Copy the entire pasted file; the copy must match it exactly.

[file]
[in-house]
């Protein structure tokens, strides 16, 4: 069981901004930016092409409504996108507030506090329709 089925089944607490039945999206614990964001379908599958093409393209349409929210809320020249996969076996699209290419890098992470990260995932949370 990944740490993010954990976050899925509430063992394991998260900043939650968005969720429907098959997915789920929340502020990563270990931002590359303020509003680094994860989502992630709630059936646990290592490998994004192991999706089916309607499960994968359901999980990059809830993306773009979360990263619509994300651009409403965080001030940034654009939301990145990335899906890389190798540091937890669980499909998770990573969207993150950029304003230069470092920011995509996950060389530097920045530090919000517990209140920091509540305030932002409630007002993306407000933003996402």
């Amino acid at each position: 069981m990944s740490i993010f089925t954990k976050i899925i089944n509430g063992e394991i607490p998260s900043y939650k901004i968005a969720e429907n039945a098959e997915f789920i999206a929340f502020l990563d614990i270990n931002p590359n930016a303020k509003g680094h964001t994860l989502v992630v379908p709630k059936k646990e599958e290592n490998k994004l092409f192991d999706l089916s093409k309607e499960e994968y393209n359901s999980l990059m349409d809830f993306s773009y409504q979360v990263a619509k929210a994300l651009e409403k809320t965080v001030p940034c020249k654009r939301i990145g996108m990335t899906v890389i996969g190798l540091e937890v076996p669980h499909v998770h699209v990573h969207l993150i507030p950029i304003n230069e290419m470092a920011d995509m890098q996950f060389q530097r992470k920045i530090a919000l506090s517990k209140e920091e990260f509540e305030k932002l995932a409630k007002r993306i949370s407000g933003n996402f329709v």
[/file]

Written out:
[in-house]
């Protein structure tokens, strides 16, 4: 069981901004930016092409409504996108507030506090329709 089925089944607490039945999206614990964001379908599958093409393209349409929210809320020249996969076996699209290419890098992470990260995932949370 990944740490993010954990976050899925509430063992394991998260900043939650968005969720429907098959997915789920929340502020990563270990931002590359303020509003680094994860989502992630709630059936646990290592490998994004192991999706089916309607499960994968359901999980990059809830993306773009979360990263619509994300651009409403965080001030940034654009939301990145990335899906890389190798540091937890669980499909998770990573969207993150950029304003230069470092920011995509996950060389530097920045530090919000517990209140920091509540305030932002409630007002993306407000933003996402």
């Amino acid at each position: 069981m990944s740490i993010f089925t954990k976050i899925i089944n509430g063992e394991i607490p998260s900043y939650k901004i968005a969720e429907n039945a098959e997915f789920i999206a929340f502020l990563d614990i270990n931002p590359n930016a303020k509003g680094h964001t994860l989502v992630v379908p709630k059936k646990e599958e290592n490998k994004l092409f192991d999706l089916s093409k309607e499960e994968y393209n359901s999980l990059m349409d809830f993306s773009y409504q979360v990263a619509k929210a994300l651009e409403k809320t965080v001030p940034c020249k654009r939301i990145g996108m990335t899906v890389i996969g190798l540091e937890v076996p669980h499909v998770h699209v990573h969207l993150i507030p950029i304003n230069e290419m470092a920011d995509m890098q996950f060389q530097r992470k920045i530090a919000l506090s517990k209140e920091e990260f509540e305030k932002l995932a409630k007002r993306i949370s407000g933003n996402f329709v």